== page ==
A few years ago I had a skating lesson that really helped me with my knee alignment from none other than figure skating great Ben Agosto. I thought I’d share my notes in case they might help someone else.
One day I showed up to my rink and Ben was on the ice training a young local pairs team. They lived north of me, Ben lived south, and our rink was in the middle. Ben had just moved to our area and had time to give me a lesson the next week. He’s a kind, modest, and outgoing person who put me at ease.
At the time I was doing a round of PT for my knees and using the Off-Ice Edge. Ben told me he had thoughts of going into sports medicine eventually and he certainly knew all about the body mechanics of skating alignment. Here’s most of the lesson:
2/6/12 Lesson Ben Agosto. Basic stroking: Getting down and getting power with the skating foot before the stroke. He felt I was doing pretty good on that. Staying down longer. I was getting down, and rising fully at the end of the stroke (good) but not staying down at all long enough. I practiced keeping the knee down longer, and that went well. He told me to keep the free foot more back, going straight behind the hip and not off to the side. I had trouble doing both (keeping leg more back and staying down longer) at the same time, but got a little better.
Discussed activating and using glut med (gluteus medius) more in a variety of contexts. He said he thought 100% of skaters have weak glut med muscles because we use the quads and IT band so much.
Started standing by the boards, practicing sinking into an edge and rising up while using the glut med. He suggested putting one hand on the hip to feel the glut med and make sure it’s working as you do the edge.
I explained that I do exactly this using the Off-Ice Edge and have discussed this kind of thing with my PT. He asked if I did this with a mirror. He thought what I was doing sounded great and reiterated that when you don’t use the glut med, and pronate, it keeps putting stress on the inside of the knee and eventually aggravates it. Then you try to do a sit spin, bend even more, don’t have the strength for it and turn the knee in a lot to compensate and aggravate the knee even more. He said that whenever he hears of a skater with knee pain the glut med is what he thinks about.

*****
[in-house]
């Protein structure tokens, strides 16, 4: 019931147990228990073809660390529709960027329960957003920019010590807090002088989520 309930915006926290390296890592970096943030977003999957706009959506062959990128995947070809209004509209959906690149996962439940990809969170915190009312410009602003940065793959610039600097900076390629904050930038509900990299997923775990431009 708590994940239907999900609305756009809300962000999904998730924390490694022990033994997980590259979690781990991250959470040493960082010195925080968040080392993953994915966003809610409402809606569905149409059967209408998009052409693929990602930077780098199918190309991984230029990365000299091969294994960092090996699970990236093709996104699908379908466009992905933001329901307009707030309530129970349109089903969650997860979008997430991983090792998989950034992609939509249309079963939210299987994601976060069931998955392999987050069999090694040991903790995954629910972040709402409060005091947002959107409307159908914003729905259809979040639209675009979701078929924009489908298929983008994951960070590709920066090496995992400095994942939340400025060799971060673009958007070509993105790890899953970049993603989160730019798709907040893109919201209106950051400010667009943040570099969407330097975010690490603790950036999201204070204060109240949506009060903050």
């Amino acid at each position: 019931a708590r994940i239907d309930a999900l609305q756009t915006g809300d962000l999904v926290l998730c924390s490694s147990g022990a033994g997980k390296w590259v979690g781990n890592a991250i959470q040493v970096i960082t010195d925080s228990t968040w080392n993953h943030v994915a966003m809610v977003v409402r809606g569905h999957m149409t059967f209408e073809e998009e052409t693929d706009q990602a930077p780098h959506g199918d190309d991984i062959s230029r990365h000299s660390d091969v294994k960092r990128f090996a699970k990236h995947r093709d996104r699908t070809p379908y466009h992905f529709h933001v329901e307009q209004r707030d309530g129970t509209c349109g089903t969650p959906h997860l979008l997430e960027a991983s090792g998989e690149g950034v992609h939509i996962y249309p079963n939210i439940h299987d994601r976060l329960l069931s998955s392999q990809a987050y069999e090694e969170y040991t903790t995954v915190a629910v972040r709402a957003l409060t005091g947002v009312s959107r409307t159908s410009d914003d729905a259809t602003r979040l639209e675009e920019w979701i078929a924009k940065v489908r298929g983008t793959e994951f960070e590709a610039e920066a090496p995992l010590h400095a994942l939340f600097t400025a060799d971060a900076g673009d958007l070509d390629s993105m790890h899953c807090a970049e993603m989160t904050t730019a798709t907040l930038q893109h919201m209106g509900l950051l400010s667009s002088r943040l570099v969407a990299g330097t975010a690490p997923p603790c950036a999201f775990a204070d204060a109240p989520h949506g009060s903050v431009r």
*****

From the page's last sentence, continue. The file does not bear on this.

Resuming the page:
He suggested practicing raising the toes to get further back on the blade while doing the exercise. He explained how the rocker has a sharper curve in front, so if you are more on the front of the blade you are on a smaller part of the blade and therefore both less stable and getting less of the blade into the ice. So on both forward and backward edges try to raise the toes a little and get a little further back on the blade. He said this would also help build up the arch of the foot.
Did an exercise on the circle, doing a forward edge. He said that he has flat feet, wears orthotics, and has worked hard to not pronate over the years (and claims he still does). Upper body faces into the circle as you skate the edges. Practiced doing the edge with the foot forward and then bringing it behind. Bring it behind on the circle. I had been putting it too much off to the side, pulling my weight off the circle. The right way is much further behind, and that is indeed where it needs to be to stay on the circle.
On the forward outside edge, we tend to let our hip fall into the circle and our knee fall outside the circle (into a turned-in position which will aggravate it). He told me to do the opposite. Feel the little toe pressing down into the ice. Actively press the knee into the circle and the hip away from the circle. Turn the free foot out. Use the glut med.
We then worked on the figure 8 pattern for the adult gold moves. He again had me try to use the glut med all the time while skating the pattern. We worked on the pushes. Make a bigger C push. Feel like you are pushing slowly and strongly through water (much stronger push). When doing a stronger push I’ll need to stabilize much more strongly, so again, use the glut med on the skating side to accomplish that. Hold the free foot in front after the push a little longer. Don’t hesitate between the C and holding the free foot in front. Make it like a roller coaster that has momentum and keeps on going.
Don’t waste the energy you’ve just gotten from the push. I have been rocking back and forth on the blade and wasting the energy. To stop that, stabilize before each change of position. Imagine the circle as a 3-D, striped beach ball that you are leaning against. Stay leaning into the circle with each change of position. For the second change of position (on the back outside edge) lean your back into the circle. Let the free hip open. (In general he likes the hip to be closed or open, not halfway in between). I was keeping my free hip closed, he realizes that is my attempt to stabilize it in light of my turnout. But what I need to do instead is turn the hip out but with control. How? You can guess which muscle he wants me to use to do that.
He had me skate an entire pattern of the Fiesta Tango trying to use the glut med on every step. I asked if it were just the skating leg, since he had said use the glut med on the skating leg, and he said that no, it would be helpful on the free side as well. Squeeze the rear end together to activate the glut med on both sides. He said it looked better, more stable, when I did it that way.